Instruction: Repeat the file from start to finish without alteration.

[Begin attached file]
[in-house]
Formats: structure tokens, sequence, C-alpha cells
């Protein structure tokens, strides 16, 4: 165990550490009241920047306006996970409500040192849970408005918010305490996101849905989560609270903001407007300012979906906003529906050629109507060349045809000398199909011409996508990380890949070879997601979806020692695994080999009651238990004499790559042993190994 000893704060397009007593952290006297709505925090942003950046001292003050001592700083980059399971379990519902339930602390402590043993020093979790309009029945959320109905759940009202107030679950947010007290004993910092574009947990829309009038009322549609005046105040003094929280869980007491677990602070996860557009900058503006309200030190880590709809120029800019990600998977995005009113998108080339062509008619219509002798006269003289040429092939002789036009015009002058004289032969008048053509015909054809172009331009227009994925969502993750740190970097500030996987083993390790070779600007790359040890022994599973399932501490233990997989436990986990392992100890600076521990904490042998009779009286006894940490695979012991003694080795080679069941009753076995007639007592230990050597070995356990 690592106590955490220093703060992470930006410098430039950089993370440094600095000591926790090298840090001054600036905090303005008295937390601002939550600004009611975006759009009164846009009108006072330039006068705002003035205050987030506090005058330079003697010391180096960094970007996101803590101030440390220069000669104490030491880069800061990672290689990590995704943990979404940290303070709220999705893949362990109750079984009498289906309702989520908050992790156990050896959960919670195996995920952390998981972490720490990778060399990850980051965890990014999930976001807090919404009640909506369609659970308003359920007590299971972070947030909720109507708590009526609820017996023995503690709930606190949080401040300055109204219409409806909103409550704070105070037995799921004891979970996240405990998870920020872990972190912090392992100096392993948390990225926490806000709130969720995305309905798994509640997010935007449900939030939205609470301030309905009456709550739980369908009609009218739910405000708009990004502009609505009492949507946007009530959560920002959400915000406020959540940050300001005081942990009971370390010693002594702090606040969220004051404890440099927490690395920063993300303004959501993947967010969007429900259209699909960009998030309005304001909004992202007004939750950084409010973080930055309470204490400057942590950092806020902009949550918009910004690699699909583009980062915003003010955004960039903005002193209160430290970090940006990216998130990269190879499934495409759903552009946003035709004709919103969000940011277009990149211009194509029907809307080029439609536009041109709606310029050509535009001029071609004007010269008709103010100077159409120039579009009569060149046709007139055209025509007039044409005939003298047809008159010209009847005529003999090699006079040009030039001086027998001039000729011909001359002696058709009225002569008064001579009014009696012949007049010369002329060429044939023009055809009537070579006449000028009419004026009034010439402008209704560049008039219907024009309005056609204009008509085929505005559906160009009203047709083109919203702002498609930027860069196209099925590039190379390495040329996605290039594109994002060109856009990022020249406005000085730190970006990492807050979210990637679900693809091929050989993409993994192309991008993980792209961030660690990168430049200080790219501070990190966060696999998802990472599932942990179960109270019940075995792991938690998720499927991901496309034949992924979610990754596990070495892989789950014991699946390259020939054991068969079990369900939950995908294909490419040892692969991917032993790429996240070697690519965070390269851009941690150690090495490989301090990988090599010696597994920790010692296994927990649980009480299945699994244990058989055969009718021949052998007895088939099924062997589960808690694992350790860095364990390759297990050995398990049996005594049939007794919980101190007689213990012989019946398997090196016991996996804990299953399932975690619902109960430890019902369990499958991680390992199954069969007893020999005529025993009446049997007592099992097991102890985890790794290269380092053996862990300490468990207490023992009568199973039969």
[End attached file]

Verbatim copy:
[in-house]
Formats: structure tokens, sequence, C-alpha cells
């Protein structure tokens, strides 16, 4: 165990550490009241920047306006996970409500040192849970408005918010305490996101849905989560609270903001407007300012979906906003529906050629109507060349045809000398199909011409996508990380890949070879997601979806020692695994080999009651238990004499790559042993190994 000893704060397009007593952290006297709505925090942003950046001292003050001592700083980059399971379990519902339930602390402590043993020093979790309009029945959320109905759940009202107030679950947010007290004993910092574009947990829309009038009322549609005046105040003094929280869980007491677990602070996860557009900058503006309200030190880590709809120029800019990600998977995005009113998108080339062509008619219509002798006269003289040429092939002789036009015009002058004289032969008048053509015909054809172009331009227009994925969502993750740190970097500030996987083993390790070779600007790359040890022994599973399932501490233990997989436990986990392992100890600076521990904490042998009779009286006894940490695979012991003694080795080679069941009753076995007639007592230990050597070995356990 690592106590955490220093703060992470930006410098430039950089993370440094600095000591926790090298840090001054600036905090303005008295937390601002939550600004009611975006759009009164846009009108006072330039006068705002003035205050987030506090005058330079003697010391180096960094970007996101803590101030440390220069000669104490030491880069800061990672290689990590995704943990979404940290303070709220999705893949362990109750079984009498289906309702989520908050992790156990050896959960919670195996995920952390998981972490720490990778060399990850980051965890990014999930976001807090919404009640909506369609659970308003359920007590299971972070947030909720109507708590009526609820017996023995503690709930606190949080401040300055109204219409409806909103409550704070105070037995799921004891979970996240405990998870920020872990972190912090392992100096392993948390990225926490806000709130969720995305309905798994509640997010935007449900939030939205609470301030309905009456709550739980369908009609009218739910405000708009990004502009609505009492949507946007009530959560920002959400915000406020959540940050300001005081942990009971370390010693002594702090606040969220004051404890440099927490690395920063993300303004959501993947967010969007429900259209699909960009998030309005304001909004992202007004939750950084409010973080930055309470204490400057942590950092806020902009949550918009910004690699699909583009980062915003003010955004960039903005002193209160430290970090940006990216998130990269190879499934495409759903552009946003035709004709919103969000940011277009990149211009194509029907809307080029439609536009041109709606310029050509535009001029071609004007010269008709103010100077159409120039579009009569060149046709007139055209025509007039044409005939003298047809008159010209009847005529003999090699006079040009030039001086027998001039000729011909001359002696058709009225002569008064001579009014009696012949007049010369002329060429044939023009055809009537070579006449000028009419004026009034010439402008209704560049008039219907024009309005056609204009008509085929505005559906160009009203047709083109919203702002498609930027860069196209099925590039190379390495040329996605290039594109994002060109856009990022020249406005000085730190970006990492807050979210990637679900693809091929050989993409993994192309991008993980792209961030660690990168430049200080790219501070990190966060696999998802990472599932942990179960109270019940075995792991938690998720499927991901496309034949992924979610990754596990070495892989789950014991699946390259020939054991068969079990369900939950995908294909490419040892692969991917032993790429996240070697690519965070390269851009941690150690090495490989301090990988090599010696597994920790010692296994927990649980009480299945699994244990058989055969009718021949052998007895088939099924062997589960808690694992350790860095364990390759297990050995398990049996005594049939007794919980101190007689213990012989019946398997090196016991996996804990299953399932975690619902109960430890019902369990499958991680390992199954069969007893020999005529025993009446049997007592099992097991102890985890790794290269380092053996862990300490468990207490023992009568199973039969």